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Last updated on April 16, 2014 at 10:37 EDT

Bats Are Not The Bad Guys

November 5, 2009

Hendra has given bats a bad name. Understandable given Hendra virus has killed people and horses, and scientists have discovered that Hendra virus is carried by bats. But it’s not all the bats’ fault.

“Flying-foxes or fruit bats are large, very mobile animals that can fly long distances, possibly 100s of kilometers overnight. They are also very social animals, and roost during the day in large communal groups. We are very aware of them because they are so visible at dawn and dusk when we see them leaving or returning to their roosts” says Billie Roberts, an expert in flying-fox ecology and behavior.

“Because flying-foxes roost and feed within urban and coastal landscapes people have the impression there are more flying-foxes than ever, when in fact some species are actually undergoing dramatic decreases in numbers because of habitat loss and shooting of flying-foxes to protect crops.”

We’ve long had a mixed relationship with bats. These species are important to Australian forests because they are the major pollinators and seed dispersers of the forests, and tourist operators regarded them as a key ecotourism species. In urban areas, though, local governments are interested in the impact of flying fox camps on residential areas, because people are disturbed by the bats’ noise and smell. Farmers are concerned about fruit damage and loss. And now health departments and horse owners are worried about Hendra virus.

But some of the negative outcomes we blame on bats are of our own making.

“As urban development sprawls the flowering eucalypt trees that flying foxes should be feeding on are being chopped down. As a result, hungry flying foxes have to travel more to search for food, and sometimes they find an orchard with ripe fruit as a substitute to their natural food.”

“We should think of flying foxes as the canary in the coalmine; they are messengers of what we’re doing to our environment. We shouldn’t be shooting the messengers but regarding them as important indicators of the health of our environment.”

Scientists are starting to think that the recent appearance of Hendra virus is a symptom of bats showing stress as a result to changes we’ve made to the environment.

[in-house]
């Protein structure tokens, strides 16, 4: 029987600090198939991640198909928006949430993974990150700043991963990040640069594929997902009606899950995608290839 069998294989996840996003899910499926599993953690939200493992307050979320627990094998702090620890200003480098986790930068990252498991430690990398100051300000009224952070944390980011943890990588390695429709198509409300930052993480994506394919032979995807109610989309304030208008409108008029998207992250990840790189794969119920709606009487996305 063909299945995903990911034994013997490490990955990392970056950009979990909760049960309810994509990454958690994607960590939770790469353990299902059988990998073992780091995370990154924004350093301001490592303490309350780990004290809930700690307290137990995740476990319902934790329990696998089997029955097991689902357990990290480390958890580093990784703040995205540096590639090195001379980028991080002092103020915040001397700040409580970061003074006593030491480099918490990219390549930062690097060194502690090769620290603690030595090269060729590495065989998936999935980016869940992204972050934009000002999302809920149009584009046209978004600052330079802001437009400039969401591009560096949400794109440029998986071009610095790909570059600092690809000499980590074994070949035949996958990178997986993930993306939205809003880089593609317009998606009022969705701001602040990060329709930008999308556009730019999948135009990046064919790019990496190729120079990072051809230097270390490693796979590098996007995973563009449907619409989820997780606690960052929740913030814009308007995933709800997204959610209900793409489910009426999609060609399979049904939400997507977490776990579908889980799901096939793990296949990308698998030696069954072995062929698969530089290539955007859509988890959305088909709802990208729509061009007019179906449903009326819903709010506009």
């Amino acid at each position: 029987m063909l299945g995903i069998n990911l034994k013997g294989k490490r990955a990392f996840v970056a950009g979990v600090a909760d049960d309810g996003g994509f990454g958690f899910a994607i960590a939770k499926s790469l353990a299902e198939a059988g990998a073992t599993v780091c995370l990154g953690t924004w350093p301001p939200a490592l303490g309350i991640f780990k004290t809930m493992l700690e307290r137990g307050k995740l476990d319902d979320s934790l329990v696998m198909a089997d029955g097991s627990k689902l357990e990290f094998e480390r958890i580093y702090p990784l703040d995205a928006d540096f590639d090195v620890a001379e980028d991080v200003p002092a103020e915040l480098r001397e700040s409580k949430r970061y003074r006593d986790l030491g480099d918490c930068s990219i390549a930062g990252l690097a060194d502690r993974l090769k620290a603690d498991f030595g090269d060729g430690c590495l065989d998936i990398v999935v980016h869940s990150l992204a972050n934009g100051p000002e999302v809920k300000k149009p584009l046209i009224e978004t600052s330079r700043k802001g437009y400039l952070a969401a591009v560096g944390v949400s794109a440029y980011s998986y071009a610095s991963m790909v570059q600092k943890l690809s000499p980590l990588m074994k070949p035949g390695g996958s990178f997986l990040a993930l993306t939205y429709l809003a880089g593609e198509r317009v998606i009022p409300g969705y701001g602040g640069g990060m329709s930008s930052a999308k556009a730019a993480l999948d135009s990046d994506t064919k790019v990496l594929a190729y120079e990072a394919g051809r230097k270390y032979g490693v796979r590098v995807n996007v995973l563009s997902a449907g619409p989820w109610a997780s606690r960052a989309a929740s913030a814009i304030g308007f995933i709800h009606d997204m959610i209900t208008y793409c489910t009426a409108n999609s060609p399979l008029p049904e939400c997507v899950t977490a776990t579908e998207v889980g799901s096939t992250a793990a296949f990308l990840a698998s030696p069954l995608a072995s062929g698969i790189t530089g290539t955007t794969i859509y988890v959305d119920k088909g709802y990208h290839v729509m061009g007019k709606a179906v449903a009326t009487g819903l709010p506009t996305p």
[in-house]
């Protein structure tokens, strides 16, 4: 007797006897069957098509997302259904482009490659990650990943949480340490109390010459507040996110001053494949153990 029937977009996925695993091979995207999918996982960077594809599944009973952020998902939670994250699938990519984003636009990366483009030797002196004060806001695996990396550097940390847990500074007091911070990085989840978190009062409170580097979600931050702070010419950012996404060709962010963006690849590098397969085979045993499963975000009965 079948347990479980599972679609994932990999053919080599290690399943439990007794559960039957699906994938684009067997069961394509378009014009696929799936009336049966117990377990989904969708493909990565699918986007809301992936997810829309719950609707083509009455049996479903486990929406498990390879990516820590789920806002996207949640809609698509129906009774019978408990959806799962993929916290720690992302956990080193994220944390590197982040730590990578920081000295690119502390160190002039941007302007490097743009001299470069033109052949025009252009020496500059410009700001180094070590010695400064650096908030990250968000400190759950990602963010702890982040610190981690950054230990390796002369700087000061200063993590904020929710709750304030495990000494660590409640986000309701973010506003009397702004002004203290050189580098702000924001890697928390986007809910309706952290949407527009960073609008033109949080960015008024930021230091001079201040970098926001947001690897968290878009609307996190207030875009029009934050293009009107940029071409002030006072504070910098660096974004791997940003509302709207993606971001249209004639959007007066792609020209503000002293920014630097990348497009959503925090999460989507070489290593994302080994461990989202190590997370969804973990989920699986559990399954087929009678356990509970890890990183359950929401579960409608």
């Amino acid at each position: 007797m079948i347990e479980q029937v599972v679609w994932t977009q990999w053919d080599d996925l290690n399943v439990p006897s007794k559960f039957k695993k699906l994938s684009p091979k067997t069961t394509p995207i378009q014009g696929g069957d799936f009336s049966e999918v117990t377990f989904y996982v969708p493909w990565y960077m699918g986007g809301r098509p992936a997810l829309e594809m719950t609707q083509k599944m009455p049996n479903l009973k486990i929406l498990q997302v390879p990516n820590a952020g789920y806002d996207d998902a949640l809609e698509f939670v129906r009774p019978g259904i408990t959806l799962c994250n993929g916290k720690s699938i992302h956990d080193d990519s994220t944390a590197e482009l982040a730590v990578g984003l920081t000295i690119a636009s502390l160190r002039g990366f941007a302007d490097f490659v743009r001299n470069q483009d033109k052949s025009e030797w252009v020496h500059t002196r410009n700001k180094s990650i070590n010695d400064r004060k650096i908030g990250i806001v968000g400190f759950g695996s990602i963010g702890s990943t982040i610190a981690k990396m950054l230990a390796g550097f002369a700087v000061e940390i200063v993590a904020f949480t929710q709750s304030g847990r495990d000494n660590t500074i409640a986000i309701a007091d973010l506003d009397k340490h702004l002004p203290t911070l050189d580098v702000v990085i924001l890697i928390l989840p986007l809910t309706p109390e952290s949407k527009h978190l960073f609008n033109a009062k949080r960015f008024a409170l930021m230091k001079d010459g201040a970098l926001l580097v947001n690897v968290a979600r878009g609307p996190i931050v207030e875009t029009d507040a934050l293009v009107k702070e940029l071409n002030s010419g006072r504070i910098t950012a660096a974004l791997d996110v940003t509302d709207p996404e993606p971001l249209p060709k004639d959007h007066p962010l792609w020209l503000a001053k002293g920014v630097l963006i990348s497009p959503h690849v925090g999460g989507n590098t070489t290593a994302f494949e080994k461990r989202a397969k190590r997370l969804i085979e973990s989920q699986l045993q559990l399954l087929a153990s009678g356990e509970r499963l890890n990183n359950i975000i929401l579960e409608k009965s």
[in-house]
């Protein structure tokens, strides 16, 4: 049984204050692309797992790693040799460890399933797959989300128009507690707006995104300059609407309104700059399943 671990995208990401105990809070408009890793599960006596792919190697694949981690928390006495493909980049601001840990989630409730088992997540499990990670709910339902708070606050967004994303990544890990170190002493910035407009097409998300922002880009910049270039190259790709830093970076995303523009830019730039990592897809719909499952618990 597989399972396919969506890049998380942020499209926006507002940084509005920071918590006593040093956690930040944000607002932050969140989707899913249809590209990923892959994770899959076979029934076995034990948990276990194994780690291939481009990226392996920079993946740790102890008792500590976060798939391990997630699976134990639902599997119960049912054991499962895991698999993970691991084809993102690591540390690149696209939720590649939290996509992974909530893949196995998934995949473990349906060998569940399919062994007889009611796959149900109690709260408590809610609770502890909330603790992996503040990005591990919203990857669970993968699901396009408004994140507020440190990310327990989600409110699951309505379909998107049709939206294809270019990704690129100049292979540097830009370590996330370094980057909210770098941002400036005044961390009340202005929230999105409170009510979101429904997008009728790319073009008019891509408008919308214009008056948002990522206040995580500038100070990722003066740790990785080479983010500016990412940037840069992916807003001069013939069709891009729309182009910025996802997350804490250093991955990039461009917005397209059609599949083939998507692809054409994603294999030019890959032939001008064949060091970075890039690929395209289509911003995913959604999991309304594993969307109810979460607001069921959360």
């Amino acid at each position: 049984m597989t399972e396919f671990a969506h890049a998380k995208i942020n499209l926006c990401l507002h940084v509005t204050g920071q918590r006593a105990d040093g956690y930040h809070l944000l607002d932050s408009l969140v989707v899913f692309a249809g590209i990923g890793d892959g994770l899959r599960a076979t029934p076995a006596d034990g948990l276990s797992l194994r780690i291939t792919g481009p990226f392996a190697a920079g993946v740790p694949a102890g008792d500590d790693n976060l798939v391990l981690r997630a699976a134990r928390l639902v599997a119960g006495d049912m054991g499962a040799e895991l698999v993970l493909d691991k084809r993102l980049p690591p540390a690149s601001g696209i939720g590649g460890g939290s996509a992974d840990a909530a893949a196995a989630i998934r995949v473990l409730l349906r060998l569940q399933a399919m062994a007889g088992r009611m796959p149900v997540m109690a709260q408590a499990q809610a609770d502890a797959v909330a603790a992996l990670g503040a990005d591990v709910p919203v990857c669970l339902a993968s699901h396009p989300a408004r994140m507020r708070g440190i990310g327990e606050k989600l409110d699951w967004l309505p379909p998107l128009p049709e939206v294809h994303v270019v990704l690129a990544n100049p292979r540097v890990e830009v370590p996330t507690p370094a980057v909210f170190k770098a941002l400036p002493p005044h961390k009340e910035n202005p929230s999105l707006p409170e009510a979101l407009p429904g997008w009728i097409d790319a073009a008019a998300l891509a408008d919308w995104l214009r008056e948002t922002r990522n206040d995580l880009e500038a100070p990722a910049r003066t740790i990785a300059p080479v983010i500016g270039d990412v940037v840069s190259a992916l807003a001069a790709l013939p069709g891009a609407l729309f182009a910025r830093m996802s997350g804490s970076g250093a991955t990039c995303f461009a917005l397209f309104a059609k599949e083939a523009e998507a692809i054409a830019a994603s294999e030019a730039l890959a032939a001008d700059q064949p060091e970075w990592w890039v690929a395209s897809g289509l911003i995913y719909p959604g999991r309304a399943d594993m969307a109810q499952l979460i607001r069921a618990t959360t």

“The actual virus is uncommon in flying-foxes and does not appear to cause them any problems. All indications are that Hendra virus spills over from bats to horses and then from horses to humans ““ there are no known cases of people contracting Hendra virus from flying-foxes” says Dr Stephen Prowse, CEO with the Australian Biosecurity CRC.

Despite recent annual outbreaks, Hendra infection is rare in horses and people. Hendra virus does not appear to be highly infectious and does not spread easily; however when it does the consequences can be devastating.

“More research is required to get a better understanding of how the virus persists in bats and spreads to horses, and for the development of vaccines and treatments. However, the public should not be unduly concerned about fruit bats but treat them as they would any other wild animal and enjoy having them in our urban environment. We need to better learn to live with bats.”

So, if you find a sick or injured bat don’t try to pick it up, but call the RSPCA or the bat rescue helpline on 0488 228 134. Horse owners need to try to minimize the likelihood of contact between fruit bats and horses. And horse owners and veterinarians need to improve their biosecurity and infection control practices.

In this way we can better manage and reduce the risks of Hendra virus outbreaks and allow bats, horses and people to safely share our environment.

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